The monetary policymakers, who are trying to keep Australia’s Titanic property ship from meeting an untimely demise, must be feeling the pressure right about now.
Is real estate becoming riskier?
So, has this new wave of investment interest changed the composition of housing as a commodity? Has it made the humble home more about dollars and cents than that sense of place we all crave? And if so, what might that mean?
Well, for a start, it could conceivably mean that real estate will become an increasingly riskier proposition than it has been in our past, when we were far more interested in home ownership than housing investor status.
Consider the new wave of ‘rentvesters’, who continue to pay their landlord’s mortgage, yet become property owners themselves and collect rent from a tenant.
The rate of home ownership in Australia is already on the decline. According to ABS data, the highest point of home ownership was 71.40 per cent in 1966. By 2011, 45 short years later, this had decreased to 67 per cent.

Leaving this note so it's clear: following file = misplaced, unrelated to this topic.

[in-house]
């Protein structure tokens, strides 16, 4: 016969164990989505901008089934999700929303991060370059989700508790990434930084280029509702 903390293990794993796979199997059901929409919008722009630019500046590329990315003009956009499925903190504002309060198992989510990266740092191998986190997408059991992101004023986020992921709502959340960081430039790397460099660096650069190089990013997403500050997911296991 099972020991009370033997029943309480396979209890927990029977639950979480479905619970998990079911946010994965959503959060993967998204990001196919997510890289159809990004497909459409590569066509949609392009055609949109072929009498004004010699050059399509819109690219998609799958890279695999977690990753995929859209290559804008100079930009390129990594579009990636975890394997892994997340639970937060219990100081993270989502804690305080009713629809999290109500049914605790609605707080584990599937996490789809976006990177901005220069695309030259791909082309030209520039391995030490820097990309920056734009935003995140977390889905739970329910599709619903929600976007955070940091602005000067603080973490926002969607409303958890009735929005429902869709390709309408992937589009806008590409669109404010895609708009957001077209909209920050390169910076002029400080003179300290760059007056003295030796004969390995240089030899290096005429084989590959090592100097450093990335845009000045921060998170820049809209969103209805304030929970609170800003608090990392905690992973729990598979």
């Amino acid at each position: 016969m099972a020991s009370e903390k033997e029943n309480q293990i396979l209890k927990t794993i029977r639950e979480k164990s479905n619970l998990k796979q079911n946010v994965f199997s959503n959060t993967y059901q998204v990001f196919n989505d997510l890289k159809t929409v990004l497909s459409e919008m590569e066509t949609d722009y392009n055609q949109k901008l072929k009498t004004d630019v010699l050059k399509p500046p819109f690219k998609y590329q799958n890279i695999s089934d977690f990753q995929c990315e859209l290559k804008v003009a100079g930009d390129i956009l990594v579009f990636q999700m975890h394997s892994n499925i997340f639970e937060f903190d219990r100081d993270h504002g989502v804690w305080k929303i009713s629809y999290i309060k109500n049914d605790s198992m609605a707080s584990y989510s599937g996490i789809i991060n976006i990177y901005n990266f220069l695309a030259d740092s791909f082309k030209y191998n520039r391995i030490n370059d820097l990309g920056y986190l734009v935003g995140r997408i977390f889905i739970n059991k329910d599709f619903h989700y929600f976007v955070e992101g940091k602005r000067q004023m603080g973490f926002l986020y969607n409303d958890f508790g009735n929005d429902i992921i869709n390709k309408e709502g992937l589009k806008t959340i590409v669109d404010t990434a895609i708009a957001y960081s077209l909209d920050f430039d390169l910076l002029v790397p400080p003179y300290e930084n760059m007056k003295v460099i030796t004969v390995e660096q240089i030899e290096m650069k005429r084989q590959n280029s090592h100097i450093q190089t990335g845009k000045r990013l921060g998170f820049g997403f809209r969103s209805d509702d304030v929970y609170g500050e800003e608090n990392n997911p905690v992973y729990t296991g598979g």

The question of greater risk within our property sector has obviously been weighing on the minds of large money managers of late.
A report in Bloomberg told of a recent move by Perpetual Ltd to reduce its real estate debt investments to the lowest level since just prior to the GFC.
Head of fixed income for Perpetual, Vivek Prabhu, has cut the fund’s debt holdings of Aussie real estate investment trusts to 2.9 per cent of it’s A$926.4 million Wholesale Diversified Income Fund, down from a 2014 peak of 14.8 per cent.
“Looking at the property cycle – both the residential and commercial – we’re probably closer to the top than to the bottom,” Prabhu said in an interview.
“The risks are increasing but the compensation for that risk, or the credit spread, hasn’t really moved out.”
With prices anticipated to continue climbing into 2017, off the back of our fastest rate of overall growth for housing markets in seven years for 2016, many analysts are suggesting we’re heading toward a tipping point of sorts.
According to a January report from Fitch Ratings, household debt levels are continuing to rise, putting borrowers at greater risk if and when interest rates start to climb again. And loan delinquencies are increasing across states traditionally reliant on the resources sector, Queensland and WA.